Sky Meadow Retreat
  • Private sessions for Couples
  • Private Couples Retreat
  • Testimonials
  • We choose partners consciously because they offer us unconditional love and acceptance,
    and unconsciously
    because they perfectly expose our hurt places
    that are in need of healing

    While a healthy relationship can be a place of great love and support, its main purpose is to challenge us
    to grow and become whole individuals.

    Conflicts in relationship show us exactly where we are already hurt
    and need attention.

    The most sustainable relationship is one where both partners keep getting healthier.

    A relationship grows weaker when you abandon your individual growth  for the sake of unity or harmony.

    A relationship grows stronger, however,
    when it supports and encourages each partner to be more whole and complete.

    - Conscious Communication

    Click on cover image to purchase the book

    Read reviews here

Couples Work

For people in committed relationships
who care about their partner,
but feel discouraged, disillusioned, or disconnected

Does this sound familiar?       
      You care deeply about your partner, but the conflicts are wearing you out and you often feel separate and alone. No one suggested that intimacy would be so thorny and hard. How is it possible that this person you fell in love with causes so much turmoil in you?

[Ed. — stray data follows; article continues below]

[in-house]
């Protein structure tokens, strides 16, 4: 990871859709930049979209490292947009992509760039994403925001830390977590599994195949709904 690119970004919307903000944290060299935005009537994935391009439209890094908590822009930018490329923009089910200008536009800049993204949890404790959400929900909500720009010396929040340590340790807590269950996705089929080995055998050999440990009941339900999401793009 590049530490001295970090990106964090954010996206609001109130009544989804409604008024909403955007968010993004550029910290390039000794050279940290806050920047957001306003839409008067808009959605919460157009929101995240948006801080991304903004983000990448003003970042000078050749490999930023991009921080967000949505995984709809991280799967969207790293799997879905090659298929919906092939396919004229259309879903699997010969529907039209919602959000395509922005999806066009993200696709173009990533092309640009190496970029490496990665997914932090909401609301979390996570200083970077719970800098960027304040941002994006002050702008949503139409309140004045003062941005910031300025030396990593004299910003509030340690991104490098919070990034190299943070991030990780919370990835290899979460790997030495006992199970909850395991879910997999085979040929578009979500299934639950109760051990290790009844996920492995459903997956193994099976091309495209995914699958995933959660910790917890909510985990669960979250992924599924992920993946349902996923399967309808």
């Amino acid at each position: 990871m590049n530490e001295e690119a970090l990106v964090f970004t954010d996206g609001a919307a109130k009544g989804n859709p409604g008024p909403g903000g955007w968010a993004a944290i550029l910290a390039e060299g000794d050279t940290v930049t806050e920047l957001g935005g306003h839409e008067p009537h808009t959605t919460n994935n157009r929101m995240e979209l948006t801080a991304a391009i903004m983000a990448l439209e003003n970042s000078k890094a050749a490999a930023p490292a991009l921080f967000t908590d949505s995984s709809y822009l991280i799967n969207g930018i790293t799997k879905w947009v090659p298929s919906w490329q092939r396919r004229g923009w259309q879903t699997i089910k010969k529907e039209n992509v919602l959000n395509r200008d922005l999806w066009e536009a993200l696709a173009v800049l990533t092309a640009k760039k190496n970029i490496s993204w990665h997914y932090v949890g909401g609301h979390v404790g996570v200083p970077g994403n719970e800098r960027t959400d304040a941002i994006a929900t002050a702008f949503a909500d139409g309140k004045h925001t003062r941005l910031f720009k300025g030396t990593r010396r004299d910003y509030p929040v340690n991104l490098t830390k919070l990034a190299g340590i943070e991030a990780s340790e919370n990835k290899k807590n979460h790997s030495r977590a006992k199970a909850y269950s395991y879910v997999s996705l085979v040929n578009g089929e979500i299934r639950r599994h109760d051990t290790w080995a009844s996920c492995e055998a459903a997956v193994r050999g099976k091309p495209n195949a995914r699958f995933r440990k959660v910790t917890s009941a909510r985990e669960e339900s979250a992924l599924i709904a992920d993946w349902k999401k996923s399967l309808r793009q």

You have probably been struggling to get them to change, alternately attacking and withdrawing, hoping this will make them treat you better. You may sometimes think that you picked the wrong person, or that you are the problem and are just not capable of being close.
    You know by now that its impossible to force someone to change, and you may realize that distancing yourself doesn't work either. Its all-too-easy these days to end this relationship and get a new partner, but does this really solve the problem, or do you just start over with a new set of challenges?
   Perhaps there is something about you that makes this process so difficult, but that's not a reason to quit. Besides, you like being connected to another person in this way, and being alone doesn't really work for most of us in the long run.

Consider this:  
    The difficulty you face is not you or your partner. The problem is that our society has undergone a revolution in the way we view relationships and your expectations for equality, deep intimacy, and individuality have raced ahead of your ability to achieve them. We don't yet know how to share power, be vulnerable, have personal expression, and be genuinely connected to someone else.
    Being part of a couple today is the most difficult thing anyone can do because no one ever taught us how to do it, and all the rules have changed so dramatically in the course of one generation. Its essential now that you learn skills for responding to each others emotions and needs so you can have the deep and supportive relationship you really want.
    What you need are tools that enable you to understand and express your feelings and needs without blame and listen to those of your partner without judgment. There are skills that help you to establish healthy boundaries and negotiate directly so that each of your needs are met. And there are ways to access empathy and express compassion, even when you feel threatened or separate. 

How I can help you: 
    I have worked with couples since 1990 helping people who don't feel understood to listen supportively and assert themselves responsibly. I spent ten years as a professional divorce mediator before realizing that my passion was to teach couples how to use effective communication skills